Back in 2012, the Washington Wizards mulled trading their third overall pick — which ended up being used on Beal — to the Oklahoma City Thunder in exchange for James Harden. Washington reportedly turned down the deal because owner Ted Leonsis was unwilling to give Harden a five-year, $80 million extension.
It’s a fascinating “what if,” and Beal recalled the potential scenario recently on Showtime’s “All The Smoke” podcast with Matt Barnes and Stephen Jackson.
“We’re sitting in the draft enough. Sure enough, my agent was like, ‘It’s possible you might go to OKC,’” Beal said. “I said, ‘Damn, how am I gonna go there? I didn’t even work out for OKC.’ … So the deal was to trade James to Washington.
“I’d have been in OKC with KD and Russ.”
KD and Russ, of course, refers to Kevin Durant and Russell Westbrook. The Thunder were coming off an NBA Finals appearance against the Miami Heat and one of the most promising young teams in the league with Durant, Westbrook, Harden and Serge Ibaka.
The Thunder decided to trade Harden, who served as Oklahoma City’s energetic sixth man, in an effort to avoid the NBA’s luxury tax. With Washington declining the deal, Oklahoma City eventually shipped Harden to Houston in exchange for Kevin Martin, Jeremy Lamb and two first-round picks. Harden went on to blossom into a future MVP.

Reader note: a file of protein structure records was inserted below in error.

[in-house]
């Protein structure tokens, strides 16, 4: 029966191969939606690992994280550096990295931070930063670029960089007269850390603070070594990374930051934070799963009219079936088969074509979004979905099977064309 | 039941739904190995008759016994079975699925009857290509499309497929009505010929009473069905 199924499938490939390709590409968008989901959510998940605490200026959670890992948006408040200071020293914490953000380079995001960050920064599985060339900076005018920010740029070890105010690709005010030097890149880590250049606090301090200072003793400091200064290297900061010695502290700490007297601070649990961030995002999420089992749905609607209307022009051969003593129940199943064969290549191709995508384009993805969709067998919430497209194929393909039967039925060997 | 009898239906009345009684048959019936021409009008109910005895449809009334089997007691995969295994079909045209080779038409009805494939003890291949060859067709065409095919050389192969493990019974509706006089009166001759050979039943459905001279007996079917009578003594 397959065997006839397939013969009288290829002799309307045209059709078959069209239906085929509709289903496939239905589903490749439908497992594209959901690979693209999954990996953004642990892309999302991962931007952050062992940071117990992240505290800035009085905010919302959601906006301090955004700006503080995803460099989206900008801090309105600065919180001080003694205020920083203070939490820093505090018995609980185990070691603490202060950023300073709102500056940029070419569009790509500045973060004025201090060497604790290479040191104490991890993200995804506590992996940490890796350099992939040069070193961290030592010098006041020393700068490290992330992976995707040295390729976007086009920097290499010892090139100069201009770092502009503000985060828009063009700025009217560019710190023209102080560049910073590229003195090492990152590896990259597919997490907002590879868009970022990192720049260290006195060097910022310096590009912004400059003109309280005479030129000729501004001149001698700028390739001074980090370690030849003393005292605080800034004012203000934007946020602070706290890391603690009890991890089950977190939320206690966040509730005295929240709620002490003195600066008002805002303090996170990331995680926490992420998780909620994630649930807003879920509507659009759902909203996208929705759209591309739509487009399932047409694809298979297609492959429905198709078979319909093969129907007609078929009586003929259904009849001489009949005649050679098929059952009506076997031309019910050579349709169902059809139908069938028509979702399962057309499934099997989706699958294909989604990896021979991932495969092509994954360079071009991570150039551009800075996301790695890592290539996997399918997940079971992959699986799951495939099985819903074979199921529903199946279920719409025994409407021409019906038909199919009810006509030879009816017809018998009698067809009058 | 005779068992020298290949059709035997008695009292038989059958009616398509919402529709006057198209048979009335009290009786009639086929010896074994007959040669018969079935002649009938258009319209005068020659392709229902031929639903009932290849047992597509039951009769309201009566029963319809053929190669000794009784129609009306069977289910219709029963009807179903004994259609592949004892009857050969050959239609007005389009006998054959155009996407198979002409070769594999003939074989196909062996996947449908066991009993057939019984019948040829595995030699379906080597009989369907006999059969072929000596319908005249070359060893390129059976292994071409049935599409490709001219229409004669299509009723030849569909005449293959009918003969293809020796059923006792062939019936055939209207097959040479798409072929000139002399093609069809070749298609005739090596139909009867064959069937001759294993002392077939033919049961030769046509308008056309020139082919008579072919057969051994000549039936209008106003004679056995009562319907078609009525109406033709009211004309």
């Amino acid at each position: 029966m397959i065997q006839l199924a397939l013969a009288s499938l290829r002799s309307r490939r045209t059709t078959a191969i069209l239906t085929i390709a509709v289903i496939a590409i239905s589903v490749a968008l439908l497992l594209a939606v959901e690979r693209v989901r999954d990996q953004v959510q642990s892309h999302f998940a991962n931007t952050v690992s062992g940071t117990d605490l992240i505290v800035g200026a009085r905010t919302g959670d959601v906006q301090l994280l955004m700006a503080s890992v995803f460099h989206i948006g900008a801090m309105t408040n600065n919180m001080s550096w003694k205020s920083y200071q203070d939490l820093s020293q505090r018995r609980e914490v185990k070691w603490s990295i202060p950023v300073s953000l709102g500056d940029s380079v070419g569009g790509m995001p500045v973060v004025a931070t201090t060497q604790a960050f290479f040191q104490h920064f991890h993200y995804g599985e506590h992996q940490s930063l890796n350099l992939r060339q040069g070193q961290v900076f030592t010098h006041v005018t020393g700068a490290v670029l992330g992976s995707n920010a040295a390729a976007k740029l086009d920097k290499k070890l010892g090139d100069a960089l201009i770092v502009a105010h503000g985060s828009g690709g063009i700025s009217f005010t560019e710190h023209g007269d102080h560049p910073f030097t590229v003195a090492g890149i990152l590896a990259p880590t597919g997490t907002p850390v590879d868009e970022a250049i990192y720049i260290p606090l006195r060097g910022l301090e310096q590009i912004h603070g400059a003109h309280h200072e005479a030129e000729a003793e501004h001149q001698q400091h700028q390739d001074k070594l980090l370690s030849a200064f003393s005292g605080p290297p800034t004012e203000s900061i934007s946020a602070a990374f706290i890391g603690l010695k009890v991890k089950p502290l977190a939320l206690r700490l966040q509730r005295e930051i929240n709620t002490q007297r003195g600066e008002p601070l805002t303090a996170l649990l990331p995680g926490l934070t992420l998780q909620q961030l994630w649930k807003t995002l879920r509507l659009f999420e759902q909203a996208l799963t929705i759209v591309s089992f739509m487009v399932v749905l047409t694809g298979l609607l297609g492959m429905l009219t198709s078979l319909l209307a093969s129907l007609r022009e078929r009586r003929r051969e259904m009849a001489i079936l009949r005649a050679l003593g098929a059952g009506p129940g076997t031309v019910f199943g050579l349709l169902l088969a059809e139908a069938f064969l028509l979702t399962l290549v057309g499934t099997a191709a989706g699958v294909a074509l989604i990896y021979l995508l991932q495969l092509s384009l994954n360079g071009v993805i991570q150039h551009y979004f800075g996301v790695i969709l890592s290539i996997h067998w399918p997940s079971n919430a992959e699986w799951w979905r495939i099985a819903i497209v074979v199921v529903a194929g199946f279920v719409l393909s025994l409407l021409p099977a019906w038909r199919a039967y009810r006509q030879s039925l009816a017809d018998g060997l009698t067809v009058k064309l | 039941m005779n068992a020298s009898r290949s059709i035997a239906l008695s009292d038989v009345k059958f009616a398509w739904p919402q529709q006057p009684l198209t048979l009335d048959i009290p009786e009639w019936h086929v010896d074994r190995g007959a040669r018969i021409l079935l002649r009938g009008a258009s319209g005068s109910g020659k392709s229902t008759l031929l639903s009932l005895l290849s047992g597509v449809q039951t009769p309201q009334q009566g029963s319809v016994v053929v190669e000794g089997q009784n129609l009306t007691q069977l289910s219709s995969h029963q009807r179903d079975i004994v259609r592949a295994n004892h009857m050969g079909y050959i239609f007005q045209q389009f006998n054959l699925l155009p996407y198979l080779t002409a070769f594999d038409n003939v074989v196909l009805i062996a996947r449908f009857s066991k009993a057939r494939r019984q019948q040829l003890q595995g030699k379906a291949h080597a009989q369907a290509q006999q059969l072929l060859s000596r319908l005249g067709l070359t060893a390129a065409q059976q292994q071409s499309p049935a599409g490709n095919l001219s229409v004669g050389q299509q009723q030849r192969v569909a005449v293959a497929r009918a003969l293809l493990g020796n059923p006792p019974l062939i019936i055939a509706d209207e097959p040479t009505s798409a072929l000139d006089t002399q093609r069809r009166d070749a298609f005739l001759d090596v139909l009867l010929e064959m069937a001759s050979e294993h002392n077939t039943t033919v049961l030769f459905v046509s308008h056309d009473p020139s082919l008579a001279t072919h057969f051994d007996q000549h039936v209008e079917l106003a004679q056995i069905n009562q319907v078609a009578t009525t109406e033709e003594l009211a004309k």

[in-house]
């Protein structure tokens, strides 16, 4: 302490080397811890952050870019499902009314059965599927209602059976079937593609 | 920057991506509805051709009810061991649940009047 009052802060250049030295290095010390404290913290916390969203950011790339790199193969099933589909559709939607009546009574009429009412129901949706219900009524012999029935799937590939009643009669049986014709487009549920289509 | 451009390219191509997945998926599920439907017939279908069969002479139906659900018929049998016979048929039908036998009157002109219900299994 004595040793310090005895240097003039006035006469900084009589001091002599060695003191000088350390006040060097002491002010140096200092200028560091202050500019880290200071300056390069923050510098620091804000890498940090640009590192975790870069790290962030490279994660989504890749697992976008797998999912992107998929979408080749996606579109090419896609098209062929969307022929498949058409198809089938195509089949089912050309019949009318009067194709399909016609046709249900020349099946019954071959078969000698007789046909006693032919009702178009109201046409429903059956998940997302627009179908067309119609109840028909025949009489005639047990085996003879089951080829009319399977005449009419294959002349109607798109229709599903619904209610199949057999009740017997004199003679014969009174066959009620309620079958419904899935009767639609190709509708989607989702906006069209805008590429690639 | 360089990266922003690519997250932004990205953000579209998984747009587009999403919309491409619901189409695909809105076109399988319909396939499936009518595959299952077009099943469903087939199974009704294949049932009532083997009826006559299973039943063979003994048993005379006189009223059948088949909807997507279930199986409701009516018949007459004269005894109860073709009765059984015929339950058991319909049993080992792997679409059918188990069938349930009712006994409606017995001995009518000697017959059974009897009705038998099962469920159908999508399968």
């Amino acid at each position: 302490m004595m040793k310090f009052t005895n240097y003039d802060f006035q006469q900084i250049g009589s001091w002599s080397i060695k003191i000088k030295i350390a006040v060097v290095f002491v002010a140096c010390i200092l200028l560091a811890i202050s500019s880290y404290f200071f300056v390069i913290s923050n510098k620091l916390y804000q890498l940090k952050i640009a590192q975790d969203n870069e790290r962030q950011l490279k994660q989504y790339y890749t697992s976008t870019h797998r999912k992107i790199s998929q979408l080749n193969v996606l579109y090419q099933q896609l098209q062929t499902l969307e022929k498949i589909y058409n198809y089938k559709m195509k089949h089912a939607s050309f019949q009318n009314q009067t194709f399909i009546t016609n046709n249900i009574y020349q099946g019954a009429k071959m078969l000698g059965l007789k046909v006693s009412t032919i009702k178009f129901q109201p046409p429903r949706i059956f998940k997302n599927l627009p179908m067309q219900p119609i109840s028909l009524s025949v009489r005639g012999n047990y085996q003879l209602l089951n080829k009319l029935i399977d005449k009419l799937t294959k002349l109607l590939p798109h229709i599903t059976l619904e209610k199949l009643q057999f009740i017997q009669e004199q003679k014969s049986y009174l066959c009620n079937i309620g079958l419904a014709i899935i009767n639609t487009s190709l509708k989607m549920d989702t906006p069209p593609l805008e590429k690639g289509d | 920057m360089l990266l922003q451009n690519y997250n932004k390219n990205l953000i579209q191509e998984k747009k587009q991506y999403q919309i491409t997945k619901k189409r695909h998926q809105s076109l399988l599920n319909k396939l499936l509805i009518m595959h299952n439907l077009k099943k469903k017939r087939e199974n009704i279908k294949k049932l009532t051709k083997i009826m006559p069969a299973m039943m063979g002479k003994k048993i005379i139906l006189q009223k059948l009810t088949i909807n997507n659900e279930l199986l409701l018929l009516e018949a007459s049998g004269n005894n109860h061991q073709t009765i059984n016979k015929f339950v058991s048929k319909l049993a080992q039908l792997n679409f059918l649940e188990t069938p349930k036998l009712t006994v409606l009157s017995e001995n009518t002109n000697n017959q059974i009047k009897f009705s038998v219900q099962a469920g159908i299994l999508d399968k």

“I don’t get bothered or intrigued by stuff like that, no,” Harden said. “I mean, I guess I wasn’t a fit for that organization or whatever they are moving forward to. What I can control is me going out there and playing my hardest and helping my team win games.”
Harden’s fit in Washington would have been fascinating. There’s no guarantee he would have become the future MVP like he did in Houston. With the Wizards, Harden would have had to mesh with star point guard John Wall — and who knows how that would have turned out?
In Houston, Harden became the sole focal point of the Rockets’ offense. Could he have been as dominant without the ball as much?
Since arriving in Houston, Harden has led the league in scoring twice and is an eight-time All-Star.
Beal’s fit in Oklahoma City, too, is something to wonder about. He likely would have been the third option behind Durant and Westbrook, but his scoring ability could have been exactly what the Thunder needed as it came up short in the following years. Martin and Lamb failed to provide the consistent scoring that Harden did for the Thunder.
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